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Until I embark on a K-factor & temperature measurement adventure (now delayed because I need a new dust shoe, and that requires my 3D printer to behave…), I figured I would take some time to look into another topic, which is required chiploads/feeds and speeds for V-bits and Ballnose endmills.

Try as I might, after hours of reading from tons of different sources, I could not find any useful background/theoretical info for selecting F&S specifically for V-bits. Common answers I have seen are:

• that since depth of cut and therefore effective cutting diameter varies constantly during V-Carving, it is pointless to aim for a given chipload (I don’t get that one, since chipload is independent of endmill diameter…)
• that feedrates need to be conservative because that pointy end is weak (which makes no sense to me either)
• that RPM need to be as high as possible, because at the tip the SFM is really small, close to zero actually. This one I buy.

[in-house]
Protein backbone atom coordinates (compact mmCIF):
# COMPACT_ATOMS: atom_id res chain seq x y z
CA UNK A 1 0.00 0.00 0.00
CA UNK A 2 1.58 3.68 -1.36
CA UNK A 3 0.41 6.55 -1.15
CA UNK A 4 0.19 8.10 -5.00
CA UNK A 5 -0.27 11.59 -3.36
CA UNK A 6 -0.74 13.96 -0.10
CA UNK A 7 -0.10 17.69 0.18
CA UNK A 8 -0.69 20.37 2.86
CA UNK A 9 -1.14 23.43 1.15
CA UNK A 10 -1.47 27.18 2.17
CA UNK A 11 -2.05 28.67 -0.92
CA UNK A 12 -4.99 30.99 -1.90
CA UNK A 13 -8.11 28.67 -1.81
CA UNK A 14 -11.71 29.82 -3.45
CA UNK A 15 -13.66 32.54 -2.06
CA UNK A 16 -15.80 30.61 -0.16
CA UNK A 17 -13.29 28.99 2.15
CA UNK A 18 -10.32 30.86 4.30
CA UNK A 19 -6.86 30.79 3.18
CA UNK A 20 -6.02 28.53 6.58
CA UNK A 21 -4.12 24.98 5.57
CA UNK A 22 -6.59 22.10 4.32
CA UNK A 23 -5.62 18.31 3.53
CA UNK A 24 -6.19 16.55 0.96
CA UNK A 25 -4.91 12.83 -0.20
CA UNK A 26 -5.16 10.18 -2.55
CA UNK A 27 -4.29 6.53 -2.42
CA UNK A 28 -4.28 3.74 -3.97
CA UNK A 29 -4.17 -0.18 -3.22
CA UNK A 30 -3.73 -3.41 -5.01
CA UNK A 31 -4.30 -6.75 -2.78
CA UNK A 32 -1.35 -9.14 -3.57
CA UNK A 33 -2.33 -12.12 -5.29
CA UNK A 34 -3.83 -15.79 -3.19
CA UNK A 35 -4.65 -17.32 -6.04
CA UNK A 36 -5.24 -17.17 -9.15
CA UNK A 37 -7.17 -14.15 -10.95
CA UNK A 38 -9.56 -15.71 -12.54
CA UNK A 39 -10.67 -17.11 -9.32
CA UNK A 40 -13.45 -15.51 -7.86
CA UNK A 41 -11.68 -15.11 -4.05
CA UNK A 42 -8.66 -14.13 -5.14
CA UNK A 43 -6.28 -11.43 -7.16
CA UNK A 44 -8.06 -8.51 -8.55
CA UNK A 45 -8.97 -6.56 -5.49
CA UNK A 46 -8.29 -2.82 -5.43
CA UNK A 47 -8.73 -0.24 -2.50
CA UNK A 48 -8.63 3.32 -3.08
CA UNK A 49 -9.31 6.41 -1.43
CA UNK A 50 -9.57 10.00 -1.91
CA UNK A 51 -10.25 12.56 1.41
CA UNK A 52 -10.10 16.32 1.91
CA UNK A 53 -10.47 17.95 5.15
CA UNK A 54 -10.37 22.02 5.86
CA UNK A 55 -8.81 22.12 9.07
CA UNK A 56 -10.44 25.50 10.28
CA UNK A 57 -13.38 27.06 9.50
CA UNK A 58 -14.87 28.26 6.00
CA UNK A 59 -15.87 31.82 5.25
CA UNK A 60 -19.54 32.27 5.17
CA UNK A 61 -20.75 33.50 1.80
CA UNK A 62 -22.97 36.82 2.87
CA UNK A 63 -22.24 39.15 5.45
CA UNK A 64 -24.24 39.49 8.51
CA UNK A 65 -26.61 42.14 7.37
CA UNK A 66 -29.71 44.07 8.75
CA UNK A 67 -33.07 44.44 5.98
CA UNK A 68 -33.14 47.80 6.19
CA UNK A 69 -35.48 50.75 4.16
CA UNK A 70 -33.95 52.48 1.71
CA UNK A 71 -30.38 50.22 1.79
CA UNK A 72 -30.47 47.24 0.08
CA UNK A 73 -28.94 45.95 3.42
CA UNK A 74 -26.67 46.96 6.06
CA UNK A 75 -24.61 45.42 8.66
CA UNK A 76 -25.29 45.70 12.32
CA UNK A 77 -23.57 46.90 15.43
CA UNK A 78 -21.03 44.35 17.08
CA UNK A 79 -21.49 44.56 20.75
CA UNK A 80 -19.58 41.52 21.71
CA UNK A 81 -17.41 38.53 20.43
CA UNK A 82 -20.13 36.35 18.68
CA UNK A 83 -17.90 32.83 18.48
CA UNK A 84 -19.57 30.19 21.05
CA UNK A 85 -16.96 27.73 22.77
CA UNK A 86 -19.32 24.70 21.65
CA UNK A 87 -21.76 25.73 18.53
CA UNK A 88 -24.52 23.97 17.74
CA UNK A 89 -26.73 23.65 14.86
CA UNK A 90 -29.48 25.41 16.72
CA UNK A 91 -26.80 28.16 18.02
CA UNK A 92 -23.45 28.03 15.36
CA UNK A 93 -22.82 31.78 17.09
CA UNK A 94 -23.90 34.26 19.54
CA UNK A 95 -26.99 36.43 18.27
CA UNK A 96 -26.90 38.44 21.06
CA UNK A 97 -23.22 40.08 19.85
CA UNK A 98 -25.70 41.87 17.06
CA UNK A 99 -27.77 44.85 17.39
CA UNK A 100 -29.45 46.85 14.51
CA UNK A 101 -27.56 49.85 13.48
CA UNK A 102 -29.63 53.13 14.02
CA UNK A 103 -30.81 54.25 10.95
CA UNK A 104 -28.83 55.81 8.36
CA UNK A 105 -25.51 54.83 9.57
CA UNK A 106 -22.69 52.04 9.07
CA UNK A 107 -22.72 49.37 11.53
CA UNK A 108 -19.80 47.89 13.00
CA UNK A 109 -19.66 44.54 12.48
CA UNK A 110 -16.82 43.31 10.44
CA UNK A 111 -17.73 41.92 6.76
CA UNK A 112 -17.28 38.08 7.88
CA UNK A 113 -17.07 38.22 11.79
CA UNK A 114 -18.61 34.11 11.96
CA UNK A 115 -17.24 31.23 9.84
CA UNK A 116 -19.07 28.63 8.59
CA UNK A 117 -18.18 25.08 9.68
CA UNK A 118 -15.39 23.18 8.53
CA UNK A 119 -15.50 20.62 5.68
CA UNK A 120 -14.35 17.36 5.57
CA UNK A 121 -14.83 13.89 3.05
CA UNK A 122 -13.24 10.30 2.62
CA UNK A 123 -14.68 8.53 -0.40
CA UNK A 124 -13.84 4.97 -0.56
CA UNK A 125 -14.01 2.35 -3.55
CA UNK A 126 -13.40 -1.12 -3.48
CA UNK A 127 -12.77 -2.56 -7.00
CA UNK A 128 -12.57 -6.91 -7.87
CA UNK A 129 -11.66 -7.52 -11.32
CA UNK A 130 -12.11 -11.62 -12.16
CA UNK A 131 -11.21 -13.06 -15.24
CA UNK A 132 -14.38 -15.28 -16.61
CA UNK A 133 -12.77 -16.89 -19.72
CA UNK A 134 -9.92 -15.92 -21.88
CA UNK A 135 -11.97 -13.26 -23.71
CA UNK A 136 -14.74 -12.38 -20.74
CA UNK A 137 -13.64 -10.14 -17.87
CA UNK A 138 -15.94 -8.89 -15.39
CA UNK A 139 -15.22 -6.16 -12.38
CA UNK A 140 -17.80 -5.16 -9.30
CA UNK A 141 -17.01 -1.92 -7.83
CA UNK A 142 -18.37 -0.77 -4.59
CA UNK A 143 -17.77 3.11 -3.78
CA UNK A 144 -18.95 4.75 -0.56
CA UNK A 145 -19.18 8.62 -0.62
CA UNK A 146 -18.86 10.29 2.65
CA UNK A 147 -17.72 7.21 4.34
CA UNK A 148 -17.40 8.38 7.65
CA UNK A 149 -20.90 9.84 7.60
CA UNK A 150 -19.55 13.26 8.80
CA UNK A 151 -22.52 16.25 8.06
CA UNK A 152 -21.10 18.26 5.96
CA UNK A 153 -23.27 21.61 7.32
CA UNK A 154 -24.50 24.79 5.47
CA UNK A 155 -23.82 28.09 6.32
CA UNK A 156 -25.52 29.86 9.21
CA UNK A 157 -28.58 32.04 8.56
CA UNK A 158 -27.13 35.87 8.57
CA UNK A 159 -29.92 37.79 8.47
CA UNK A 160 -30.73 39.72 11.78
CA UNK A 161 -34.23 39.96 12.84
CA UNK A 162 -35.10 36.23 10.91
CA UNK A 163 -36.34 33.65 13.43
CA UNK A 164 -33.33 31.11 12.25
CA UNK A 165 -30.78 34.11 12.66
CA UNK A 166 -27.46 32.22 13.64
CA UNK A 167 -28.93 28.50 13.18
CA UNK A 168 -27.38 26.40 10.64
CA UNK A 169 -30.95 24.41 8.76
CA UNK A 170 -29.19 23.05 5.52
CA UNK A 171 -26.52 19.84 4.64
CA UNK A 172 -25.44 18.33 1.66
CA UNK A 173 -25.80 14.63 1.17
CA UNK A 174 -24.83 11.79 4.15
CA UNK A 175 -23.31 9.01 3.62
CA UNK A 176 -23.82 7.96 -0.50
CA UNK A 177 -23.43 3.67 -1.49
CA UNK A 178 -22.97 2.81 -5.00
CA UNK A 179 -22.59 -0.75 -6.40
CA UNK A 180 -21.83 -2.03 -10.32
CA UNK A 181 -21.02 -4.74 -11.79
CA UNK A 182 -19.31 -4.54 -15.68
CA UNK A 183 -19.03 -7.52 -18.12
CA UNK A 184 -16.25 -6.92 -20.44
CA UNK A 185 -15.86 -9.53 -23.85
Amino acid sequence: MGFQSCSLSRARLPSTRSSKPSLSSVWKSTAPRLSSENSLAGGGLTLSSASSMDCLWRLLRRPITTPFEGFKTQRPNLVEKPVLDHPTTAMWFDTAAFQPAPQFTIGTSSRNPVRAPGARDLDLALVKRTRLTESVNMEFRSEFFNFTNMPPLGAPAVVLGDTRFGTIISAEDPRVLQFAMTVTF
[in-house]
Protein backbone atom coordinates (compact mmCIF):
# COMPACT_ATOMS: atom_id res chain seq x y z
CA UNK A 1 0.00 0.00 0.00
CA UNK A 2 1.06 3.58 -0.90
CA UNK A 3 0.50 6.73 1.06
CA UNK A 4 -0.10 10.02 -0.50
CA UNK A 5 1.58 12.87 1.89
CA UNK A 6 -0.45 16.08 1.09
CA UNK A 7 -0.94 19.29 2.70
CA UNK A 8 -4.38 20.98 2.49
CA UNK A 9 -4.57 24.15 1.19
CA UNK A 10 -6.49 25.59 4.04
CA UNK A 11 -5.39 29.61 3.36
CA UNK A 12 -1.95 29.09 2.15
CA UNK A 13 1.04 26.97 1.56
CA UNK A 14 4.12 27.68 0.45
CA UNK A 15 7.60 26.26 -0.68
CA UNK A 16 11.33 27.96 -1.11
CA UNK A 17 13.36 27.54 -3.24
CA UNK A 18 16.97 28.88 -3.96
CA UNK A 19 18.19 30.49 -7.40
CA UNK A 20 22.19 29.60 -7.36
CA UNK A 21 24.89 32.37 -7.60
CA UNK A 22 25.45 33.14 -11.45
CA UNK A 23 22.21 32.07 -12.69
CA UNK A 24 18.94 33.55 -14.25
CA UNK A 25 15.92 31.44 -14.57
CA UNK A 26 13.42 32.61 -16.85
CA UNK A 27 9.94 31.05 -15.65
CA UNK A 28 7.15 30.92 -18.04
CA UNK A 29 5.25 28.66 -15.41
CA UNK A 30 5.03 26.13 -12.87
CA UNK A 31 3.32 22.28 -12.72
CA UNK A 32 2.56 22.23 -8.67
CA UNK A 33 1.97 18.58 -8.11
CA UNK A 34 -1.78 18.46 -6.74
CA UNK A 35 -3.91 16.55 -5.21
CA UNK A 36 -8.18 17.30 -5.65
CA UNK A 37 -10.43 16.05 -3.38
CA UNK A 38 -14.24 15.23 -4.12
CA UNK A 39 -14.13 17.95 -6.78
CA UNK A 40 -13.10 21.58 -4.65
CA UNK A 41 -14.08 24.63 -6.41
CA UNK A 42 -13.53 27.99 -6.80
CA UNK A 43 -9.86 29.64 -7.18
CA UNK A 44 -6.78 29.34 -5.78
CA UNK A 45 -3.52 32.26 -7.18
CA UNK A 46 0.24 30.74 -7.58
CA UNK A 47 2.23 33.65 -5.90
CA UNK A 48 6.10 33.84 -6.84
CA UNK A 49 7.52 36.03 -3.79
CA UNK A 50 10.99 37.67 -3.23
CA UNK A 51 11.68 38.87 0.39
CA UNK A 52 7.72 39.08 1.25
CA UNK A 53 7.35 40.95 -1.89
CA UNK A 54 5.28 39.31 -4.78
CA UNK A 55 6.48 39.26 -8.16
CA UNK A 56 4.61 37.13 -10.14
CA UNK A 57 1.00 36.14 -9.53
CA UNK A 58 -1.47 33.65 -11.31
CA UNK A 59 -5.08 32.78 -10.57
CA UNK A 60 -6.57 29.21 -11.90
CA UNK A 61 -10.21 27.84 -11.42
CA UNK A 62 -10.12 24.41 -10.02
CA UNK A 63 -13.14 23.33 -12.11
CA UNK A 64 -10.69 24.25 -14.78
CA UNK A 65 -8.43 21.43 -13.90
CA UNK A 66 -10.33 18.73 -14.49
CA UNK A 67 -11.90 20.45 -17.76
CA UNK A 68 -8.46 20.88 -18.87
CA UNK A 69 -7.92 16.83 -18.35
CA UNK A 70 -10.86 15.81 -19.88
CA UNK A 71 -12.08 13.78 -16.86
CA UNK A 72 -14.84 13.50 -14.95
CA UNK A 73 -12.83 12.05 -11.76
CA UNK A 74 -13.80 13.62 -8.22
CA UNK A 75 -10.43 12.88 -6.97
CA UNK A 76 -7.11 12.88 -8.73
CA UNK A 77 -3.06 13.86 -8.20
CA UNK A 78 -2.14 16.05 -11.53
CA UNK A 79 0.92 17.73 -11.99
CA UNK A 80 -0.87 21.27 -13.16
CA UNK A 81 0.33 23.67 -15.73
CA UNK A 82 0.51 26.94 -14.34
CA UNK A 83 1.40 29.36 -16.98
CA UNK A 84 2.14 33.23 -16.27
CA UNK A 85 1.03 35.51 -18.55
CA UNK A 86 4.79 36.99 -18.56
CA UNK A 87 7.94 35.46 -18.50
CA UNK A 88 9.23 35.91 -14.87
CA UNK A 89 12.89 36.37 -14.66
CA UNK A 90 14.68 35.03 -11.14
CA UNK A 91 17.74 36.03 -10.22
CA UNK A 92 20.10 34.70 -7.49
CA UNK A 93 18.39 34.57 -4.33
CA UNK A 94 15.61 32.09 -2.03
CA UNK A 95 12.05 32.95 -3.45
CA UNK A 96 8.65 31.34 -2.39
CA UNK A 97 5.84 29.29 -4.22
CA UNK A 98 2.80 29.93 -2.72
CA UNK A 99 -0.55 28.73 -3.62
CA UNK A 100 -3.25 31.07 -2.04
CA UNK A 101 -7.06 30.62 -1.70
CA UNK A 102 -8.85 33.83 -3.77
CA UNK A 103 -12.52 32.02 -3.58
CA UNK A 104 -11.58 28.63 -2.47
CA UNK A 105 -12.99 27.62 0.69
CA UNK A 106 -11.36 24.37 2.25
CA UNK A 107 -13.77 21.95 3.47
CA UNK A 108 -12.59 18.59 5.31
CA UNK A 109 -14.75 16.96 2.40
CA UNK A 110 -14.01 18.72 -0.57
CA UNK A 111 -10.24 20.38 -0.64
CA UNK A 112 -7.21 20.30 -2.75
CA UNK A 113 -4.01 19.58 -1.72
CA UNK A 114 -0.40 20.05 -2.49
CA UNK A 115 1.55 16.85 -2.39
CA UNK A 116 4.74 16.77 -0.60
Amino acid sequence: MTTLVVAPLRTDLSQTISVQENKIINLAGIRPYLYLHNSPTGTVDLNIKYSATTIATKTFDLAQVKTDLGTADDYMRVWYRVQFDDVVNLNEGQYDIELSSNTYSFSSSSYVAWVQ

• but mostly that one should “try and see what works”. Very down to earth, but not what I am looking for.

BW has a page about how V-bits are different and F&S need to be compensated accordingly, but of course zero details on the nature of these adjustements in GWizard…

So, do you guys have recipes you use to select feeds & speeds for V carving?

Similarly for ballnose endmills, I have not found anything interesting. I presume mostly because in 99% of cases ballnose are used for finishing 3D jobs and the stock to leave is so small that pretty much any feeds and speed could work?

Opinions ?

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I usually compensate with varying router speed as the cut deepens.